On Sunday the family might troop to the Highland Show as long as we don't need to wear waders all day! Is summer ever going to come to Scotland this year?

Wednesday, 15 June 2011

Bad times for Modetia

Modetia

Bad news this week for my gorgeous 17-yr-old mare Modetia. She came down with what looked like a colic and or a urinary infection just over two weeks ago. Although my vet and I were suspicious of laminitis there were no symptoms other than an odd stiffness to her gait to substantiate this. There was no pounding digital pulse, no heat in the feet and the whole of her body looked stiff - like an extreme azoturia. So treatment was conservative, antibiotics to clear up the coca-cola coloured urine and a big dose of Danilon twice a day for pain and inflammation relief. She had two sets of bloods taken over the next week which were all normal, apart from slightly raised liver levels in the first one, which had returned to normal by the second one.
We decided that daily turnout on a short grass paddock was easing off her joints so I continued with this for a few days. Unfortunately she suddenly got incredibly stiff and lame again so I called the vet and he decided to bring in another local vet who could come and X-ray her feet as the spectre of laminitis loomed again.
To my dismay these showed that her front feet are both showing signs of pedal bone rotation with the right fore being particulalrly bad with a greater degree of sinkage.
It means that the next few days are critical for her. We need to stop the pedal bones from any further movement. Both vets are also think that this is a possible case of EMs or a metabolic laminitis as the mare was semi-fit, not fat or overfed and working right up to the time of this attack.
It was recommended that I put her on a sand bed so yesterday my friend Tom got up at 7am and took his tractor to the local quarry and came back with four tons of sand. He managed to reverse straight into her pen and then Julie and I, in a work out worthy of any gym bunnies, smoothed it all out to make her a bed that is at least 6" deep of cool sand.
The special Imprint shoes fitted

Working with the farrier
My fantastic farrier , Dougie Crawford came this morning and fitted her with a pair of heartbar Imprint shoes. He was sent a set of her X-rays so the shoes could be expertly fitted to give her maximum relief. Dougie recommends that I leave these shoes on for upto 10 weeks, as he knows the mare's feet are incredibly slow growing and thinks that the longer we can leave them on the more chance her feet will have to start healing.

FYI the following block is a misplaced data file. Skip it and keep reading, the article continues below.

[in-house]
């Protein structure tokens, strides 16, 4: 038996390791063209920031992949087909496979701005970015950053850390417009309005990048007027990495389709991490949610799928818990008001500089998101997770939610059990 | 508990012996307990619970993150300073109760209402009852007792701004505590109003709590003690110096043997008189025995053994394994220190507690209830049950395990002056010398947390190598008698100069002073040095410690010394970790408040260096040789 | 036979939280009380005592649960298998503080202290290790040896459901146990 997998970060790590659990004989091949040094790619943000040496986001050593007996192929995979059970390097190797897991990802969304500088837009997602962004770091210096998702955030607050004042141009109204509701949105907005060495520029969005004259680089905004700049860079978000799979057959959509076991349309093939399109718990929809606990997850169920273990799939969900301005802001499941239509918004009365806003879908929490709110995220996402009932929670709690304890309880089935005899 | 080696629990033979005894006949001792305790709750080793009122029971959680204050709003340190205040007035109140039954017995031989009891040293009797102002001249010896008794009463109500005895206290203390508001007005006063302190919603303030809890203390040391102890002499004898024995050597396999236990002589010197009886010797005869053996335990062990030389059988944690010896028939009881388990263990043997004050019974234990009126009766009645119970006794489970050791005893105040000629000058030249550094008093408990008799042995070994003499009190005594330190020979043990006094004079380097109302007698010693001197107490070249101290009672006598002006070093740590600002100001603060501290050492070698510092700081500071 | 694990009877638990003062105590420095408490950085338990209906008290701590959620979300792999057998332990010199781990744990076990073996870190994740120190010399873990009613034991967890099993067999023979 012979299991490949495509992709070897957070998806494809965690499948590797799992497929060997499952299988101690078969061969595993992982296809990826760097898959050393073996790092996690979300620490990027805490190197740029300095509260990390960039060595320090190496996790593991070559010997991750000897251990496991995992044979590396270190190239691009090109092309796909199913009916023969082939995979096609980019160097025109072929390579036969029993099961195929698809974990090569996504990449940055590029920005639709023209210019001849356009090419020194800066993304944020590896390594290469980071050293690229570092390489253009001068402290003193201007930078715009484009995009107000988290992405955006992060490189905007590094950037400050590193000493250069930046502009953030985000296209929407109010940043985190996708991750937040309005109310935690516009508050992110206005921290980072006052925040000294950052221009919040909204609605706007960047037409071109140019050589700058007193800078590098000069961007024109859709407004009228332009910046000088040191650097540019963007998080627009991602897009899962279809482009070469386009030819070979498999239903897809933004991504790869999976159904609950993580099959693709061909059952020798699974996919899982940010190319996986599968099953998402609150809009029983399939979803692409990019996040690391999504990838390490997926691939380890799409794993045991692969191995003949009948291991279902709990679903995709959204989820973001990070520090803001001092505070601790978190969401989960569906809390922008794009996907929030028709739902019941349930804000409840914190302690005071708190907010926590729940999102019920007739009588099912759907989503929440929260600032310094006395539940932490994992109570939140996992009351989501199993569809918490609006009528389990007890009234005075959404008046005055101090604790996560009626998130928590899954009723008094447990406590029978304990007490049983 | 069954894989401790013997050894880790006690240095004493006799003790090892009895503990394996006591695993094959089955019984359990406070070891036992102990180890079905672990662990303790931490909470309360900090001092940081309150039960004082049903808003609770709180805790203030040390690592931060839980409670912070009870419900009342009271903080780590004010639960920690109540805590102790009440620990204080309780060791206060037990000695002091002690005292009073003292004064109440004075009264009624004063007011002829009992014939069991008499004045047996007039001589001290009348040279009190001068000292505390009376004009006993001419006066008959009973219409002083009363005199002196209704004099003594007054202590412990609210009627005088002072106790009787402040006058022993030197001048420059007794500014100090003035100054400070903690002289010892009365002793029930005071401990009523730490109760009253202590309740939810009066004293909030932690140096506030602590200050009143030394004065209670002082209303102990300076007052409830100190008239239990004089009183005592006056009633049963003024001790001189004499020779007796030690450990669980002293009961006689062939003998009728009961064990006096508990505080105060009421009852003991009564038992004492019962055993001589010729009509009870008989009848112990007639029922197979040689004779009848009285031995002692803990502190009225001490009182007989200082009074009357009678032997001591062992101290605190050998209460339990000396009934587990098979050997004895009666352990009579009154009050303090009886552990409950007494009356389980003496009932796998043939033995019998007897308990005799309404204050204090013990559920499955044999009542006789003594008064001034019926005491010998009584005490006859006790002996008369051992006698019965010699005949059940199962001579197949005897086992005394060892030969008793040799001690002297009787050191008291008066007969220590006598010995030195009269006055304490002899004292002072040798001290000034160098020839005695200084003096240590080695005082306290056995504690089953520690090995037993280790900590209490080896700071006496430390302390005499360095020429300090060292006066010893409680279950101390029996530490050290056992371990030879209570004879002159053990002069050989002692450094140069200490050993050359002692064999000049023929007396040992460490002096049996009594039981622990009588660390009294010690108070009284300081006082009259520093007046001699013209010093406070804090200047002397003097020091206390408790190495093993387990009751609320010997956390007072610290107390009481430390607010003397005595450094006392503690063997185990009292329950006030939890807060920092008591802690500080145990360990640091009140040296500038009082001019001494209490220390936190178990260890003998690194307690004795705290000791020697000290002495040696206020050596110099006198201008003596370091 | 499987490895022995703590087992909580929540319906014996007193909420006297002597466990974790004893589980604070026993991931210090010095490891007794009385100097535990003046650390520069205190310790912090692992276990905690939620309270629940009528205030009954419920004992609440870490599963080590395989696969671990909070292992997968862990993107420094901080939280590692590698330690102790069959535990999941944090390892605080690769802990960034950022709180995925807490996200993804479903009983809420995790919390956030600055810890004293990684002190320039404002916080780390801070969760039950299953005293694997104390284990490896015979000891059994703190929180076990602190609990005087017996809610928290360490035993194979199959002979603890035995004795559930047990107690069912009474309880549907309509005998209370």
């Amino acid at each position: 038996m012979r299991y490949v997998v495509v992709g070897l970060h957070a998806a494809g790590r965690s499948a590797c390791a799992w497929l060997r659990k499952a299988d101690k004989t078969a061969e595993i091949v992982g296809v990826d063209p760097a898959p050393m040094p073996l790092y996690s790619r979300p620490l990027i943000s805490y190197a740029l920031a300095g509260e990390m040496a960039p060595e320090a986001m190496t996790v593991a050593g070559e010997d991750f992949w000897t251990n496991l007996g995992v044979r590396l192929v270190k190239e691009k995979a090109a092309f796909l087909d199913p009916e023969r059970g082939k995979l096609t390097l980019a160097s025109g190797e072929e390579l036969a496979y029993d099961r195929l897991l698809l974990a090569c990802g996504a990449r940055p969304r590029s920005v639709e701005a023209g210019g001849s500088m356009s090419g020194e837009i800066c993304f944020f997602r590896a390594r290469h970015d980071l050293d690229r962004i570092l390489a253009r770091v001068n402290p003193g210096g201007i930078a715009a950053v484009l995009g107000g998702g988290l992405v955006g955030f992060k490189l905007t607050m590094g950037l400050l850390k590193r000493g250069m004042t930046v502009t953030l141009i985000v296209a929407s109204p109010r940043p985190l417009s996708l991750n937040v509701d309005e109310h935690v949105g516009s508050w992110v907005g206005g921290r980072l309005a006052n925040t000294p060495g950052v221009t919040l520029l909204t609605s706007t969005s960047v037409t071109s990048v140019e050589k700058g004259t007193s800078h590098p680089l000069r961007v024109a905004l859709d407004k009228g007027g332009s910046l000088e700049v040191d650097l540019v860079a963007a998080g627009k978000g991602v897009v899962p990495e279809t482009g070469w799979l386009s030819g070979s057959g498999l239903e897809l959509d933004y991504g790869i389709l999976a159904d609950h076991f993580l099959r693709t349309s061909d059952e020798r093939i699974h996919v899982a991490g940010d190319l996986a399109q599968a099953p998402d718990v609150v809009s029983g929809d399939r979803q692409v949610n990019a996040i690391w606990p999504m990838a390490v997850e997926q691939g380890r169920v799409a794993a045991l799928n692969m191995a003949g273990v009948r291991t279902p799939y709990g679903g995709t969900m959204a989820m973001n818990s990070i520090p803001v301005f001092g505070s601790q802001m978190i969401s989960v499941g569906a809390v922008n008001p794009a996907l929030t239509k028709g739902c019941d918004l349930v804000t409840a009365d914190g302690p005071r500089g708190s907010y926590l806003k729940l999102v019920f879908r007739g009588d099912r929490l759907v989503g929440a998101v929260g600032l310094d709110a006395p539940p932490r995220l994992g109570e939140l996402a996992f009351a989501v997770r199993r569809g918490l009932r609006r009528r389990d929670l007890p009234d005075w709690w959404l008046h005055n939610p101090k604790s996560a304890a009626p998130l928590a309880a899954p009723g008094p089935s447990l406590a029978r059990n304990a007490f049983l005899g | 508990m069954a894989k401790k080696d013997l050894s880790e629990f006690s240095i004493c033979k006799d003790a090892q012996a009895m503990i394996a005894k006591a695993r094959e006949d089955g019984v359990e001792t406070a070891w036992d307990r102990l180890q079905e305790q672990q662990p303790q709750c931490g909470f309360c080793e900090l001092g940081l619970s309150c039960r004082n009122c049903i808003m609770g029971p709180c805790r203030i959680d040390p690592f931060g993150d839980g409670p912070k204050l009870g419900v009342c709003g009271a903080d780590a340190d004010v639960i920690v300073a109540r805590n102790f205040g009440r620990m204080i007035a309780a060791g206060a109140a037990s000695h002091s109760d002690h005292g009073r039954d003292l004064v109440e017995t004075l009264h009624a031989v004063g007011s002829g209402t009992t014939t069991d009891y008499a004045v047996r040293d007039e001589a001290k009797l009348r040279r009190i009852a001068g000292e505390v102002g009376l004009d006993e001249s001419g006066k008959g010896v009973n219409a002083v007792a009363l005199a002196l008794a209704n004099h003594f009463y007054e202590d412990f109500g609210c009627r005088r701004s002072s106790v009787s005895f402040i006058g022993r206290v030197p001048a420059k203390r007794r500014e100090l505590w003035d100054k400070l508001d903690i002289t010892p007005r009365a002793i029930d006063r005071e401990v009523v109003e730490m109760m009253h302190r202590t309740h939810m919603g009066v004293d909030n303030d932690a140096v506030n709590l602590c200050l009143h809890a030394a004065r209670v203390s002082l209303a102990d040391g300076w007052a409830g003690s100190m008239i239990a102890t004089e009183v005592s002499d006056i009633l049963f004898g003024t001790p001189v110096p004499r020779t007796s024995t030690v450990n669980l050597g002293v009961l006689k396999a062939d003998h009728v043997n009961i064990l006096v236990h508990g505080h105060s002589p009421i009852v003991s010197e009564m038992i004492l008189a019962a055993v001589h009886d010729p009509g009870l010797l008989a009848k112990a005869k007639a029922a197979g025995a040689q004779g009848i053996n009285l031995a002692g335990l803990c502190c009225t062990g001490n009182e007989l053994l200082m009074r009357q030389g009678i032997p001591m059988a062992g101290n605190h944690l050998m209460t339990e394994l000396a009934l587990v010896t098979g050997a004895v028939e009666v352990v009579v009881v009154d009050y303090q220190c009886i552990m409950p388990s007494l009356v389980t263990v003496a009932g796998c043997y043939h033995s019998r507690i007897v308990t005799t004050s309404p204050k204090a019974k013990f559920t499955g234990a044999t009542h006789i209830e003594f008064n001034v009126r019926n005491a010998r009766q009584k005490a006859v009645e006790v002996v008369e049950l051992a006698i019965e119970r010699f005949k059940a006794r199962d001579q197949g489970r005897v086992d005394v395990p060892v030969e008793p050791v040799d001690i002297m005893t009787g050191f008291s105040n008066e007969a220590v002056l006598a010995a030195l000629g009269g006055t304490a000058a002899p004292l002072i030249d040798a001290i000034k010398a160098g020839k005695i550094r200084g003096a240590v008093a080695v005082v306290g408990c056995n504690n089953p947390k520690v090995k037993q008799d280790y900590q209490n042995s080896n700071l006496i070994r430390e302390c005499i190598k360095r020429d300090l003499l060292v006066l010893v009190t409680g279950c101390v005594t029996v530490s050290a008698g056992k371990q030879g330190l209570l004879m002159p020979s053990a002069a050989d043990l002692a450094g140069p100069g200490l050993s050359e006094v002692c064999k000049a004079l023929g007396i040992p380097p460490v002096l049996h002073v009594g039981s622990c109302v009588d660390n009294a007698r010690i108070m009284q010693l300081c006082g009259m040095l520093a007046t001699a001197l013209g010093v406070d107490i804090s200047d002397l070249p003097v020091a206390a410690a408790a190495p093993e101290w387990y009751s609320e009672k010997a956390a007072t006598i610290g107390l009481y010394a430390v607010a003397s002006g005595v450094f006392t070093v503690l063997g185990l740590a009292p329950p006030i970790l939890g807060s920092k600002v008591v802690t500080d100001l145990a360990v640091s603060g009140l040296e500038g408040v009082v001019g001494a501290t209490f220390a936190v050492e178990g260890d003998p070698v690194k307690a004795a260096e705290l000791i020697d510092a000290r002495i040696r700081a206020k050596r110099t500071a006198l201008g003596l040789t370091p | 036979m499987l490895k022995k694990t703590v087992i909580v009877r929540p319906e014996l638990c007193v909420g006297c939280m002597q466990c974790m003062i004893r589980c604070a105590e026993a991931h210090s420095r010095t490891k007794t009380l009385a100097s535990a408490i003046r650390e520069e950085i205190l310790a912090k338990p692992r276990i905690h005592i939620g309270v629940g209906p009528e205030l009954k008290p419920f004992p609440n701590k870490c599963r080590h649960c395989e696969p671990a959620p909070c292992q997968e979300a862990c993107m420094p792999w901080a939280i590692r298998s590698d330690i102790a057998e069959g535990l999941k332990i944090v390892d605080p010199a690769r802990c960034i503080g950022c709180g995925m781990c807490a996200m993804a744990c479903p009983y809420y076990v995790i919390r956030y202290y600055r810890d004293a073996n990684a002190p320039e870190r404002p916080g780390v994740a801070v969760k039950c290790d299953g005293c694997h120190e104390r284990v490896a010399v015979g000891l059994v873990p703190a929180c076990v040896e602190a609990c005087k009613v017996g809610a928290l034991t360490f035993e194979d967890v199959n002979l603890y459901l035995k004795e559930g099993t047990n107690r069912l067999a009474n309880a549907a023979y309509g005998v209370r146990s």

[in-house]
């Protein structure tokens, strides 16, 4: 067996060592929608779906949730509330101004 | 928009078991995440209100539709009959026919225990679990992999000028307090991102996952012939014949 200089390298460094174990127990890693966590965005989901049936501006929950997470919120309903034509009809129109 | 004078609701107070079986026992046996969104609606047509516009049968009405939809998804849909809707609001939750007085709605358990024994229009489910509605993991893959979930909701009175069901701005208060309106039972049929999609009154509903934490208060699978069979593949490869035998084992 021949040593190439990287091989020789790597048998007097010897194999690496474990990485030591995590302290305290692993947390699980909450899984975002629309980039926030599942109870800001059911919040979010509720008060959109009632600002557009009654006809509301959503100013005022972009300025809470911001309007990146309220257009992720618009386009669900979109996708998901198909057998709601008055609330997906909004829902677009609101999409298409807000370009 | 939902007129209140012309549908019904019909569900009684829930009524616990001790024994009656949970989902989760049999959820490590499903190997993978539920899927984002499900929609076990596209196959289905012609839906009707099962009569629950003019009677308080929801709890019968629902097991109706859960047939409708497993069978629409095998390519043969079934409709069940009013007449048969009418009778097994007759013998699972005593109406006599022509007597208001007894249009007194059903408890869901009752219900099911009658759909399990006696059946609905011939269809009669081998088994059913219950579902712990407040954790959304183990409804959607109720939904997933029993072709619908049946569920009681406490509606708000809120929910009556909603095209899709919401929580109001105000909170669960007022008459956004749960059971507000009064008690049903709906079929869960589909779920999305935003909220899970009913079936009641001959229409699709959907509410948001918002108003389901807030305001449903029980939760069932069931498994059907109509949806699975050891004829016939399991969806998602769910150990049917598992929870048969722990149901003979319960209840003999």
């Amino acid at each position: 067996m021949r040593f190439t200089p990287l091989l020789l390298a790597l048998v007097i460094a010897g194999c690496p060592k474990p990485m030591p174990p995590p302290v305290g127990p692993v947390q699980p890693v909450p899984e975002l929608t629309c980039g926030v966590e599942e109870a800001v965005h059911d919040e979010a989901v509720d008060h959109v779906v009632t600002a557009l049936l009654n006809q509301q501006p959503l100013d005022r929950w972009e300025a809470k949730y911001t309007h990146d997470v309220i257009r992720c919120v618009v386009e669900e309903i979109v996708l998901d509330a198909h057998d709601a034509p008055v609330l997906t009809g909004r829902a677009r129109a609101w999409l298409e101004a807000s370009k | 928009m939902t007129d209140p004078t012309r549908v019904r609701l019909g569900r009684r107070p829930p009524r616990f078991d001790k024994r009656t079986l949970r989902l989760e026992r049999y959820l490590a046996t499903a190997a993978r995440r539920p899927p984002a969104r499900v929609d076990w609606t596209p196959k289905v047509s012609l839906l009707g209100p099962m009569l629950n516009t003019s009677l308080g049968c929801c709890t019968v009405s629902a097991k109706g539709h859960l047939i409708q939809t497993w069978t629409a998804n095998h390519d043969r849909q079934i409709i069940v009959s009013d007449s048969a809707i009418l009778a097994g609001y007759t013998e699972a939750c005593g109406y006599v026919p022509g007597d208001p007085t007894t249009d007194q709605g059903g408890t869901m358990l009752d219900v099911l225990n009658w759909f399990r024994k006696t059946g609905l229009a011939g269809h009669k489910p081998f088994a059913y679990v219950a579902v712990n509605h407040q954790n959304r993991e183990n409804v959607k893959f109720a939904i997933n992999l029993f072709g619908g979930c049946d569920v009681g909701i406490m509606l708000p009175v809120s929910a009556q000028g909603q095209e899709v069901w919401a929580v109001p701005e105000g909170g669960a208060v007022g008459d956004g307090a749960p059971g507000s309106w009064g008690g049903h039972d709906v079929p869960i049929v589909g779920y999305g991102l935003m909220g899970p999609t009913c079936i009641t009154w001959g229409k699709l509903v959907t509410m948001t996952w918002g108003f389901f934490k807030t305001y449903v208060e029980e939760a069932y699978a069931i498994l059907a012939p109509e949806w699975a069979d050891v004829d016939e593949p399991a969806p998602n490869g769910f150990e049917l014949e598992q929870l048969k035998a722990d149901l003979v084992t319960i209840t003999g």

Hopefully there will be no more dramatic deterioration over this time and then she can be x-rayed again to make sure that we have stopped any further pedal bone rotation. If the pedal bones have stabilised then all well and good we keep on with treatment of box rest and she will then be fitted with metal heart bar shoes. So as long as her pain levels are controllable and there is no further dramatic pedal bone rotoation then there is hope for  her.
Modetia in her specially bedded sand box. The sand supports her feet at all times which is very important.

More tests
Last night I starved her for 12 hours so the vet could take more blood samples - these are going to Liphook Equine hospital where they will be tested for things like diabetes and other metabolic upsets. They are also going to test for Lymes Disease as she had a tick bite a while ago which left a large lump under the skin and I have read that this can be a cause of founder in horses, so we may as well cover all bases. Obviously I am hoping to find out the cause of the laminitis as otherwise it will be difficult to control long term.

Modetia is my horse of a lifetime. She is 17 now and I have had her since she was a just broken five year old. She was imported from the famous VDL stud as a youngster by the Low Mitchells from Balcormo Stud. She is by of a stallion called Highline out of a mare, Godetia. I had a horse for sale at the time who had grown too big for me and the plan was to buy a new youngster once he had sold. Then Sandra Low Mitchell called me one day and said, 'I am sitting on your horse why don't you come over and ride her'. Now when Sandra says that if you do go over - you better have your cheque book ready as she is rarely wrong about the sort of horse that will suit you as a rider.
Modetia showing how careful she is over a fence.

They don't come along like this everyday 
When I arrived she was riding this beautiful sparky little bay mare - about 16.1 and sharp as a tack. I took one ride on her and that was that, I couldn't resist her. She is one of these horses that makes you feel a little more alive just by sitting on them. Always sharp and spooky she was scopey with a great line in 360degree spins, she was fabulous. The Low Mitchells had imported her after a visit to the VDL stud. Modetia went onto win the inaugural Scottish Sports Horse 3-yr-old loose jumping, held at the Royal Highland Show and went on to be broken and show style and scope over a fence.
I went on to forge a great partnership with her and we jumped courses together I never in my wildest dreams thought I would jump.  Then when I had my children she had two foals for me.
Once I got back to jumping again Modetia came back into work and proved to have lost none of her old enthusiasm, it is awful to see her in pain and reduced to pottering around the box like she is. So here's hoping that the vets find something concrete in those bloods that we can work with in the future.

Friday, 10 June 2011

Ponies and pipedreams...

Life is never dull around horses - you will have ups and downs and sometimes these all happen at once. Since my last posting Garth's splint has firmed up and he is working hard again and ready for his first show in nearly 8 months this weekend, so I am really looking forward to that, I will start by jumping a 1.05m and then the 1.15m, if all goes well. I gave him a pop in the school the other night and he is feeling great. I am one of these riders that can't resist show jumps in the school. I have to behave and not jump whatever is up everyday when I am working in there otherwise that's pretty much all I would do.